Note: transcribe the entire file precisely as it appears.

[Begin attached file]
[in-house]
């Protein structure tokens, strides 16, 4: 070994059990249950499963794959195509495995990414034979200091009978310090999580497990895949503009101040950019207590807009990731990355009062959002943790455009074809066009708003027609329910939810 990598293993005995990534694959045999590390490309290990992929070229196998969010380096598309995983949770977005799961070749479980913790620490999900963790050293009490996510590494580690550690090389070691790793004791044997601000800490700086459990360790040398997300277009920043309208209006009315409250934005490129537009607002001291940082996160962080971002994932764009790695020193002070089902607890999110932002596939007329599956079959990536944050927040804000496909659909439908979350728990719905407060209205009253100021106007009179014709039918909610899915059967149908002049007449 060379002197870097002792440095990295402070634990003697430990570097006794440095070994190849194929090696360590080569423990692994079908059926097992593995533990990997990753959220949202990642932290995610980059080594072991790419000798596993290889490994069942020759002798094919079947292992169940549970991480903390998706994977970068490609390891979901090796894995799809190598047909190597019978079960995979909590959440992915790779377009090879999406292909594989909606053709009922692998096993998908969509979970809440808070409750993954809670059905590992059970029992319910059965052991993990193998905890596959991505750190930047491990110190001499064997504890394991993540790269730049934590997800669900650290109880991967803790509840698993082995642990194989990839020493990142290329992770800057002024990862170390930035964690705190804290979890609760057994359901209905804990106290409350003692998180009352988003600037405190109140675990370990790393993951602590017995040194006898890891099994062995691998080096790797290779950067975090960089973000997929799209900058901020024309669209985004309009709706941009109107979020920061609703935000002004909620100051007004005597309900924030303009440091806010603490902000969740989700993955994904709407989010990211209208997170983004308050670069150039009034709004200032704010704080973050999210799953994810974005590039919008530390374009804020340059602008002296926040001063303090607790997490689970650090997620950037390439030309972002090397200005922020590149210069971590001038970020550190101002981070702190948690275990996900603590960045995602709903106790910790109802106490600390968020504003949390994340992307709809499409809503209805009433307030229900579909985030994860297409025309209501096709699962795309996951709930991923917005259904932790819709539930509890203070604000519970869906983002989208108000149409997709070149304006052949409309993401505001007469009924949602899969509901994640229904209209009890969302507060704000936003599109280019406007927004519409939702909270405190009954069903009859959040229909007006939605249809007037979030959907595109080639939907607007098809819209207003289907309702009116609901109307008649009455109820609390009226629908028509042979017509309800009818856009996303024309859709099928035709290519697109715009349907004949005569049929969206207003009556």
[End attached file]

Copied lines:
[in-house]
């Protein structure tokens, strides 16, 4: 070994059990249950499963794959195509495995990414034979200091009978310090999580497990895949503009101040950019207590807009990731990355009062959002943790455009074809066009708003027609329910939810 990598293993005995990534694959045999590390490309290990992929070229196998969010380096598309995983949770977005799961070749479980913790620490999900963790050293009490996510590494580690550690090389070691790793004791044997601000800490700086459990360790040398997300277009920043309208209006009315409250934005490129537009607002001291940082996160962080971002994932764009790695020193002070089902607890999110932002596939007329599956079959990536944050927040804000496909659909439908979350728990719905407060209205009253100021106007009179014709039918909610899915059967149908002049007449 060379002197870097002792440095990295402070634990003697430990570097006794440095070994190849194929090696360590080569423990692994079908059926097992593995533990990997990753959220949202990642932290995610980059080594072991790419000798596993290889490994069942020759002798094919079947292992169940549970991480903390998706994977970068490609390891979901090796894995799809190598047909190597019978079960995979909590959440992915790779377009090879999406292909594989909606053709009922692998096993998908969509979970809440808070409750993954809670059905590992059970029992319910059965052991993990193998905890596959991505750190930047491990110190001499064997504890394991993540790269730049934590997800669900650290109880991967803790509840698993082995642990194989990839020493990142290329992770800057002024990862170390930035964690705190804290979890609760057994359901209905804990106290409350003692998180009352988003600037405190109140675990370990790393993951602590017995040194006898890891099994062995691998080096790797290779950067975090960089973000997929799209900058901020024309669209985004309009709706941009109107979020920061609703935000002004909620100051007004005597309900924030303009440091806010603490902000969740989700993955994904709407989010990211209208997170983004308050670069150039009034709004200032704010704080973050999210799953994810974005590039919008530390374009804020340059602008002296926040001063303090607790997490689970650090997620950037390439030309972002090397200005922020590149210069971590001038970020550190101002981070702190948690275990996900603590960045995602709903106790910790109802106490600390968020504003949390994340992307709809499409809503209805009433307030229900579909985030994860297409025309209501096709699962795309996951709930991923917005259904932790819709539930509890203070604000519970869906983002989208108000149409997709070149304006052949409309993401505001007469009924949602899969509901994640229904209209009890969302507060704000936003599109280019406007927004519409939702909270405190009954069903009859959040229909007006939605249809007037979030959907595109080639939907607007098809819209207003289907309702009116609901109307008649009455109820609390009226629908028509042979017509309800009818856009996303024309859709099928035709290519697109715009349907004949005569049929969206207003009556």